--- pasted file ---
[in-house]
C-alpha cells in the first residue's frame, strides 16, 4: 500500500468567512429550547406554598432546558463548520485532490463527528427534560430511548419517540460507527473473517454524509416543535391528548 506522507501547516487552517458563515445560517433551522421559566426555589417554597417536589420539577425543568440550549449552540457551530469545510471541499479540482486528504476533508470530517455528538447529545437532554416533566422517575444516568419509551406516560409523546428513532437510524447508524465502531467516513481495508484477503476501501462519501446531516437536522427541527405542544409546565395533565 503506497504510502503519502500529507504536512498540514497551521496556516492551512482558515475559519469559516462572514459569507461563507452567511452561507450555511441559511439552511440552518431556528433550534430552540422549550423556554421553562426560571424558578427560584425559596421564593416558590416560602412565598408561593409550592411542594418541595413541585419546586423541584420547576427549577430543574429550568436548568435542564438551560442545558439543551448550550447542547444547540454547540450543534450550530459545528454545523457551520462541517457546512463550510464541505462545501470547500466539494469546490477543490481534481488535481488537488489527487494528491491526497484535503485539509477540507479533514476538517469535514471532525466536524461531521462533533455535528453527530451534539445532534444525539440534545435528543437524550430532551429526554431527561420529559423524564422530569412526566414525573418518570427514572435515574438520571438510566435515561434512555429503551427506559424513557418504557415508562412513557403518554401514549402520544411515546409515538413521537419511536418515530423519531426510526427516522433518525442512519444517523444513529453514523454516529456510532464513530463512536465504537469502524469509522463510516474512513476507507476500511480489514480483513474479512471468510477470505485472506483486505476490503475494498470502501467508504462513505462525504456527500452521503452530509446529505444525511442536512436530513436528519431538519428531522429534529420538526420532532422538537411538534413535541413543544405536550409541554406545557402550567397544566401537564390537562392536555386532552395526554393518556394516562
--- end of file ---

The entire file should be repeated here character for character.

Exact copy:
[in-house]
C-alpha cells in the first residue's frame, strides 16, 4: 500500500468567512429550547406554598432546558463548520485532490463527528427534560430511548419517540460507527473473517454524509416543535391528548 506522507501547516487552517458563515445560517433551522421559566426555589417554597417536589420539577425543568440550549449552540457551530469545510471541499479540482486528504476533508470530517455528538447529545437532554416533566422517575444516568419509551406516560409523546428513532437510524447508524465502531467516513481495508484477503476501501462519501446531516437536522427541527405542544409546565395533565 503506497504510502503519502500529507504536512498540514497551521496556516492551512482558515475559519469559516462572514459569507461563507452567511452561507450555511441559511439552511440552518431556528433550534430552540422549550423556554421553562426560571424558578427560584425559596421564593416558590416560602412565598408561593409550592411542594418541595413541585419546586423541584420547576427549577430543574429550568436548568435542564438551560442545558439543551448550550447542547444547540454547540450543534450550530459545528454545523457551520462541517457546512463550510464541505462545501470547500466539494469546490477543490481534481488535481488537488489527487494528491491526497484535503485539509477540507479533514476538517469535514471532525466536524461531521462533533455535528453527530451534539445532534444525539440534545435528543437524550430532551429526554431527561420529559423524564422530569412526566414525573418518570427514572435515574438520571438510566435515561434512555429503551427506559424513557418504557415508562412513557403518554401514549402520544411515546409515538413521537419511536418515530423519531426510526427516522433518525442512519444517523444513529453514523454516529456510532464513530463512536465504537469502524469509522463510516474512513476507507476500511480489514480483513474479512471468510477470505485472506483486505476490503475494498470502501467508504462513505462525504456527500452521503452530509446529505444525511442536512436530513436528519431538519428531522429534529420538526420532532422538537411538534413535541413543544405536550409541554406545557402550567397544566401537564390537562392536555386532552395526554393518556394516562